The term "patent prosecution highway" (PPH) means that if at least one or more of the claims of the application have been determined to be patentable/allowable by the Office of First Filing (OFF), as long as the relevant second application satisfies certain conditions, the applicant may, on the basis of OFF work products, request that the office of second filing (OSF) fast-track the examination.
Usually the PPH will take one of two forms – the conventional PPH or Patent Co-operation Treaty PPH (PCT-PPH). The conventional PPH is a request made to the OSF on the basis of the work products of the OFF, e.g. the examination opinion notice, grant decision, etc. PCT-PPH is a PPH request made to the OSF on the basis of the work products at the PCT international phase, namely the written opinion of the International Searching Authority, written opinion of the International Preliminary Examining Authority, or an international preliminary examination report.
The PPH is carried out on the basis of a bilateral or multilateral agreement. China's State Intellectual Property Office (SIPO) is currently carrying out a PPH pilot programme with Japan and several other countries. The five offices – the European Patent Office, Japan Patent Office, Korean Intellectual Property Office, SIPO and the US Patent and Trademark Office – commenced the three-year PPH pilot programme on 6 January 2014.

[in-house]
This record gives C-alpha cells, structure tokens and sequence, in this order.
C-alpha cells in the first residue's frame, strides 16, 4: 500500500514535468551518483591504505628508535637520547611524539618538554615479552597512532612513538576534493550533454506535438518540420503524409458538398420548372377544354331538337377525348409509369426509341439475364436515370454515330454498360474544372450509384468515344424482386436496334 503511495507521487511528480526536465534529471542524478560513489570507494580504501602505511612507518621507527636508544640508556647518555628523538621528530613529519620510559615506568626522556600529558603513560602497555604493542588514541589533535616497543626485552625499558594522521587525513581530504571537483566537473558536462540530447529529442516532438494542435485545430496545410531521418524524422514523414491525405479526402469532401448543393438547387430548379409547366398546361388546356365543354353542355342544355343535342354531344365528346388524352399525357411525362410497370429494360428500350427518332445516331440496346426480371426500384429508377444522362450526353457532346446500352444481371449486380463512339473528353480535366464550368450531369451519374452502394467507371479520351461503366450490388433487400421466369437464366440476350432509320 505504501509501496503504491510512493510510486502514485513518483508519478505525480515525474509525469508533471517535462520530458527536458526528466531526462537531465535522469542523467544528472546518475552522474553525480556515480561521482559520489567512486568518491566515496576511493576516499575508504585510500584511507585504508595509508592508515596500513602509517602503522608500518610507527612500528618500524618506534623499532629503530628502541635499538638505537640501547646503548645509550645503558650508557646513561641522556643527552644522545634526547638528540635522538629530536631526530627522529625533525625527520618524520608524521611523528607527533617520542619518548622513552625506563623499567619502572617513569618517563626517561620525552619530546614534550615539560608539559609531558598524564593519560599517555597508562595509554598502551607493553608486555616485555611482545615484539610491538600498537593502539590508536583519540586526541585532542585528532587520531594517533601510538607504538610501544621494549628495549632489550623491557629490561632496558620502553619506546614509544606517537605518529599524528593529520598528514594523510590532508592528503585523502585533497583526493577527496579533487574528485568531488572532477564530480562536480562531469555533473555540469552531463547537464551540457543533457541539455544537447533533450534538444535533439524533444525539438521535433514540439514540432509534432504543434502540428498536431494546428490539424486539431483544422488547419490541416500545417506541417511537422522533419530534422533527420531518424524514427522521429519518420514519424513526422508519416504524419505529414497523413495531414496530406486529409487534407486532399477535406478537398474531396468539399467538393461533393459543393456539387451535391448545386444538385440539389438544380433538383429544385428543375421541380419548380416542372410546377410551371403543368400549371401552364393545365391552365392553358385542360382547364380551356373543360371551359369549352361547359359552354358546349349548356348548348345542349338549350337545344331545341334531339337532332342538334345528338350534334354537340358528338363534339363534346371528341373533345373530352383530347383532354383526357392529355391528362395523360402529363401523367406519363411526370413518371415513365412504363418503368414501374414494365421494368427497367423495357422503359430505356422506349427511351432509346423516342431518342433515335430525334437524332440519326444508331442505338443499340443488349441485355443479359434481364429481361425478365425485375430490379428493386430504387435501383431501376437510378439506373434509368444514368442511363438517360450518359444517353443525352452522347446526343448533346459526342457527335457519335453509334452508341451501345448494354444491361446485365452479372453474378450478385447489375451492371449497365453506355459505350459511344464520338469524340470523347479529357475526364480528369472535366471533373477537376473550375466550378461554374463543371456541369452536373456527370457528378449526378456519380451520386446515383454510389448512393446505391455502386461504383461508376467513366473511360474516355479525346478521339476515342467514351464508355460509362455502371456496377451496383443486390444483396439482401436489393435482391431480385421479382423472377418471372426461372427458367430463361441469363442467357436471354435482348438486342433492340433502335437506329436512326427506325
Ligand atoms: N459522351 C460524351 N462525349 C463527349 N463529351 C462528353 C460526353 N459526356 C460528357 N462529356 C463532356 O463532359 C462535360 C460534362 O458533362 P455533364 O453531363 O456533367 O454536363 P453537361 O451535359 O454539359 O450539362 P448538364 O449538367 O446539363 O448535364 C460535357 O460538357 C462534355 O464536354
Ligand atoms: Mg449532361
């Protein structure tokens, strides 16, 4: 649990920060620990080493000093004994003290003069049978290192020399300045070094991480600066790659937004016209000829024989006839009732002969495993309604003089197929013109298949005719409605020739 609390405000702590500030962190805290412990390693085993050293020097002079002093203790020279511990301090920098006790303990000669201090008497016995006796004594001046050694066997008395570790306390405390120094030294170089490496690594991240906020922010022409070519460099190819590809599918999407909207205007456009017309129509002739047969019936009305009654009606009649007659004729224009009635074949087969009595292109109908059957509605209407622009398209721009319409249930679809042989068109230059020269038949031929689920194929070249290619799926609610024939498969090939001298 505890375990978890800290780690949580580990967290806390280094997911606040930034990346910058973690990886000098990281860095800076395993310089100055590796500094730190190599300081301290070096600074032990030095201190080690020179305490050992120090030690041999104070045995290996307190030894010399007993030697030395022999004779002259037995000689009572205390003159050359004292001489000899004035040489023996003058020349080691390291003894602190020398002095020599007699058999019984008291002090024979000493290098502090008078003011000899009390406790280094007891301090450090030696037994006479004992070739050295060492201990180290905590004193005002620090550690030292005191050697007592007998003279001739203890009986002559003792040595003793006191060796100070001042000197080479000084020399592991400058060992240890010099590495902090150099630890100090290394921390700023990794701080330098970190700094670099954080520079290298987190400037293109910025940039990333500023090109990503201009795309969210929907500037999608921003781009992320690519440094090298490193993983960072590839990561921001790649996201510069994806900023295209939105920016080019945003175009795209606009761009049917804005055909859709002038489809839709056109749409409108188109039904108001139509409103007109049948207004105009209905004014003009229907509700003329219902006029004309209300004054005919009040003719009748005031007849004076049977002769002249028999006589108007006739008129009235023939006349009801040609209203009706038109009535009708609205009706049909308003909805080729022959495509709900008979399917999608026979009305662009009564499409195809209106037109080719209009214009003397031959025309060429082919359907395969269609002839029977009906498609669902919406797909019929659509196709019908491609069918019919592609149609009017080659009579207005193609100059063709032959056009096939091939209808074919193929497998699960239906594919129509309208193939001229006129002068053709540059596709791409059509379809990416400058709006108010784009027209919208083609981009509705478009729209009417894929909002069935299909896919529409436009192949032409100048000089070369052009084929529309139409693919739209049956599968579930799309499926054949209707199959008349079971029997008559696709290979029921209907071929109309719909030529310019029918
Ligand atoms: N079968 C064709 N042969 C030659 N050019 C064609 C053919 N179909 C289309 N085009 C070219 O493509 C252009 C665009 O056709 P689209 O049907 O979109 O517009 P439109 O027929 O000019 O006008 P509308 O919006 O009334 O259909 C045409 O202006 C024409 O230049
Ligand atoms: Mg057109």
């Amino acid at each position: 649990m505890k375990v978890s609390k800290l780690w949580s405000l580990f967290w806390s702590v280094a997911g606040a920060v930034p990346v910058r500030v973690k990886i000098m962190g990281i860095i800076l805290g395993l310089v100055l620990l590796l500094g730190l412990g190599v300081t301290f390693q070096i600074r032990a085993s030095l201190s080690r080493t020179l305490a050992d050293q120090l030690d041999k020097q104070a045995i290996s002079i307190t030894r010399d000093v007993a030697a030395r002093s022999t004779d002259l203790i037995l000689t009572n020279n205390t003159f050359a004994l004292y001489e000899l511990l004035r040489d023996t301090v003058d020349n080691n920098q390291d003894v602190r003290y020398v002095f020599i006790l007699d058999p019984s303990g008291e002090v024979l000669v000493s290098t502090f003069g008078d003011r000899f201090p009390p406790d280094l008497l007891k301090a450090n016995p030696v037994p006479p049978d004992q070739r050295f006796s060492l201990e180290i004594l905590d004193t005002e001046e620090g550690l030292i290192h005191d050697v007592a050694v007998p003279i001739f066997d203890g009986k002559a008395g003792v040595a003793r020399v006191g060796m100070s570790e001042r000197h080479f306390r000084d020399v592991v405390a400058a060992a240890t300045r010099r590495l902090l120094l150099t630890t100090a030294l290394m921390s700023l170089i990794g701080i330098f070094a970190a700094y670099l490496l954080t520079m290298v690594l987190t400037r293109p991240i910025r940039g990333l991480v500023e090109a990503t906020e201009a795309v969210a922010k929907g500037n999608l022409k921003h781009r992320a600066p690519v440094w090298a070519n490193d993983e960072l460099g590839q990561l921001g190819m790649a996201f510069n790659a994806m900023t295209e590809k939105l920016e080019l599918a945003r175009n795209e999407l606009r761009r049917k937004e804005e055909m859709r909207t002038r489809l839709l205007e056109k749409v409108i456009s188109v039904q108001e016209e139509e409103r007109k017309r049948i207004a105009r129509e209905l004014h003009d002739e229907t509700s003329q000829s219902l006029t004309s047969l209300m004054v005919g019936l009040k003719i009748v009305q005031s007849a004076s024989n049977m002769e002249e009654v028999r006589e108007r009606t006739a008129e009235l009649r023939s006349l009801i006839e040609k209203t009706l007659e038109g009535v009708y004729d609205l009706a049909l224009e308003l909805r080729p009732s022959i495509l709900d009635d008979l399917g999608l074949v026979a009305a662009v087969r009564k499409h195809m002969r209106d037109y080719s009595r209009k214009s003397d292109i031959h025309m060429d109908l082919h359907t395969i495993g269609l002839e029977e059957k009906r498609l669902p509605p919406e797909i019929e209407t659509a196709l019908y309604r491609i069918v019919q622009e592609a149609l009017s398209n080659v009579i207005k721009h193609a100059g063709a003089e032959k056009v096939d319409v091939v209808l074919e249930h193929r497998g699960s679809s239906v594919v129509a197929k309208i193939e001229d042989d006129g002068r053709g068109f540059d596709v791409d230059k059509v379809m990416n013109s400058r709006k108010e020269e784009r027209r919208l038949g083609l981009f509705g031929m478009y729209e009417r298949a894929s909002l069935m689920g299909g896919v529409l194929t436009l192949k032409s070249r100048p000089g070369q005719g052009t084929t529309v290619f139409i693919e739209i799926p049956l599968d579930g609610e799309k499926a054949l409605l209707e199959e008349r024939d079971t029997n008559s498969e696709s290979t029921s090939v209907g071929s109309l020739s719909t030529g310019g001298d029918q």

The countries mentioned may apply for either a conventional PPH or PCT-PPH in China under the pilot projects between China and such countries as Japan, the US, South Korea, Russia, Finland, Austria and Spain. But they may only apply for a conventional PPH under pilot projects with such countries as Germany, Denmark, Mexico, Poland, Singapore, Canada, Portugal, and the UK. Under the above-mentioned programme that commenced in January, they may apply either for a conventional PPH or PCT-PPH in China.
Pursuant to the procedures for submitting a PPH request to SIPO, an application for submitting a PPH request must satisfy the following conditions: